“You’re not a small fuzzy creature looking at headlights,” Meredith reminded her. “They aren’t all bad. A lot of them even write fantasy.”

“Tabitha writes fantasy only because she thinks damsels in distress are more prone to romantic interludes. All she writes are kissing stories. Those don’t count.”

Meredith laughed. “Well, Nigel doesn’t write kissing stories. He writes about orcs and elvish thieves.”

“He has fifteen variations of that scene at last count. He’s very thorough.”

“Thorough is way too weak of a word. In middle school, his critiques of my papers were longer than the papers themselves!”

While they waited for the walk light, Sadie stretched out her legs. “So we’ll need patience if we have to work with him. We’ve still got at least one other fantasy writer left.”

“Who’s that?” Meredith asked, puzzled.


Her friend shuddered. “Now that’s not fair. You said fantasy writing.”

“Zombies are fantasy,” Sadie laughed. She grinned mischievously as Meredith shuddered again and mimed washing her hands.

“Whatever they are, there are just some things they shouldn’t do. Don’t even mention his stuff.”

“You don’t like cross dressing zombies seducing crime fighting’s finest in the pleasure houses of Vegas?”

“I said don’t mention it! You don’t want me going off on Isaac’s robotics stories, do you?” Meredith pelted her with grass from a lawn they were passing.

“Truce! Truce! Desist!” Sadie laughed, throwing up her arms. Isaac, named by his scientist parents for Sir Isaac Newton figured himself the next Isaac Asimov. While he knew more about robots than anyone in their whole school, he couldn’t write them. Why the school literary magazine continued to print his stories that read like technical manuals, she didn’t know. Maybe it was irony. “I thought he wasn’t in the class. That’s what you said at registration last spring. Wasn’t there something about super advanced calc and AP Physics?”

“He worked out an independent study or something else mere mortals cannot pull off.”

“Remind me to never, ever allow him to peer edit anything I write.” Not that she’d let him near anything since eighth grade, but sometimes there were things you just couldn’t control. Like teachers obsessed with alphabetical order. Watts often came after Thomas.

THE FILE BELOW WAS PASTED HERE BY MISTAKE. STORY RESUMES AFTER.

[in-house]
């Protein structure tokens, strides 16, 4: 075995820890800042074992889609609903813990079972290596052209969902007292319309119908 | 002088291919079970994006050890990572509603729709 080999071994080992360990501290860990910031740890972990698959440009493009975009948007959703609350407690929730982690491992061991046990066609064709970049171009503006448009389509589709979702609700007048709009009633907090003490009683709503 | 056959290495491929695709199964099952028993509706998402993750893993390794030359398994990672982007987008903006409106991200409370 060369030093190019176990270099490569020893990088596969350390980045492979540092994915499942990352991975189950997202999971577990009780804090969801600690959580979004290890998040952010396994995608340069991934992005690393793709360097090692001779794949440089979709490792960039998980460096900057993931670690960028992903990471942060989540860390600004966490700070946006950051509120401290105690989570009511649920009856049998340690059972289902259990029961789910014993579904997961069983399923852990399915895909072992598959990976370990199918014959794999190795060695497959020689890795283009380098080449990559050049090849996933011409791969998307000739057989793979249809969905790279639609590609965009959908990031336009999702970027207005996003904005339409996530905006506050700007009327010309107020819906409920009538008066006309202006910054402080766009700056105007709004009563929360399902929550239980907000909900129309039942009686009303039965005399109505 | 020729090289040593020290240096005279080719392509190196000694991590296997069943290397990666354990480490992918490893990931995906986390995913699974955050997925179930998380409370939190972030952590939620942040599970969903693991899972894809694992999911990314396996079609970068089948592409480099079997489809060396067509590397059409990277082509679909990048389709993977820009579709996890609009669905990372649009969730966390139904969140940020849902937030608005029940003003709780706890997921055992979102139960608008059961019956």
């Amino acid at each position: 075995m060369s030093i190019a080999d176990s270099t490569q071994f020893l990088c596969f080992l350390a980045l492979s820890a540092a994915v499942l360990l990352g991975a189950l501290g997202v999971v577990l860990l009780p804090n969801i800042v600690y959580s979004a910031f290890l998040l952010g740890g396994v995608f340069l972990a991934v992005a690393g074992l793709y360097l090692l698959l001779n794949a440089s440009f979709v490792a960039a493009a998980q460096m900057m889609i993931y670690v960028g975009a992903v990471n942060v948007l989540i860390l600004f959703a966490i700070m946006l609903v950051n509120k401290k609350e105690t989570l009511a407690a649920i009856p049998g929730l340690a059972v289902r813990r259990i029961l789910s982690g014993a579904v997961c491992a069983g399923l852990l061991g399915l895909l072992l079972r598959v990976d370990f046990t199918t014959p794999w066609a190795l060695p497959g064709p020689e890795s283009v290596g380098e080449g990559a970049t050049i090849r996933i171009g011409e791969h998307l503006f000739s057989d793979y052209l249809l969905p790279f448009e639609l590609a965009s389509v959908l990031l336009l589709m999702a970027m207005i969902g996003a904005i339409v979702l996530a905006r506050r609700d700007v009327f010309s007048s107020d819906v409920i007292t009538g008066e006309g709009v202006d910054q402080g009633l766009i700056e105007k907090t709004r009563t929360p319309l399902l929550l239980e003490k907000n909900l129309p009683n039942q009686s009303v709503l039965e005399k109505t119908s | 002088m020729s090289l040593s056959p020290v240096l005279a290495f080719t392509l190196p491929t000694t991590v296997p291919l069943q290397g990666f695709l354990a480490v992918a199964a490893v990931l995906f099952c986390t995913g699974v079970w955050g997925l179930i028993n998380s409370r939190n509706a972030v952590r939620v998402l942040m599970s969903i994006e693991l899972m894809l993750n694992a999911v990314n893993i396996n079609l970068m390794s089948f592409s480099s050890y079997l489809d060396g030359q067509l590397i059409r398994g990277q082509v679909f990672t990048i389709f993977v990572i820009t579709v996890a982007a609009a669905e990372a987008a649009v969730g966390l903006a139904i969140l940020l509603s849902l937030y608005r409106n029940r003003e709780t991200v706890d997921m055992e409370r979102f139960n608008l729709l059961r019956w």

“I can peer edit your piece.”

Sadie frowned. “Thank you, no. I need more than an order to keep writing.” She sighed. “What are you doing for the project?”

“The usual.”

“Another stereotypical teenage sob story featuring the fractured developing relationship of two teenagers, one of whom is destined to die following a valiant battle with an often deadly, though rare, disease?”

“You know me so well.”


“It entertains me. “

“It’s predictable. You don’t like predictable in anything else.”

Meredith tossed her braid back over her shoulder. “Better to be entertainingly predictable than eye-numbingly dull.”

“But-but-but…” Sadie stopped before she was cut off. They’d reached the cluster of outdoor tables just outside the Iceberg. She dropped down into a chair, resting her hands over her glasses.

“It’s what I like. Not everyone can write powerful enchantresses and supervillains, Sadie.”

“Nobody can write supervillains.”

“Why don’t you write one and show us how, seeing as you’re the expert?”

“I am not an expert!” She glared at Meredith over her fingers. “I just think people should get them right.”

“What then are you going to write?”

“I don’t know. Maybe a history of Lakeview.”

Meredith tutted. “It has to be fiction. Fifth paragraph of the letter.”

Blast. “Maybe I should try a sob story,” she muttered. “All about an alligator who can’t dance.”

“You’ll think of something, you always do. Now, however, you need to think of what kind of ice cream you want.”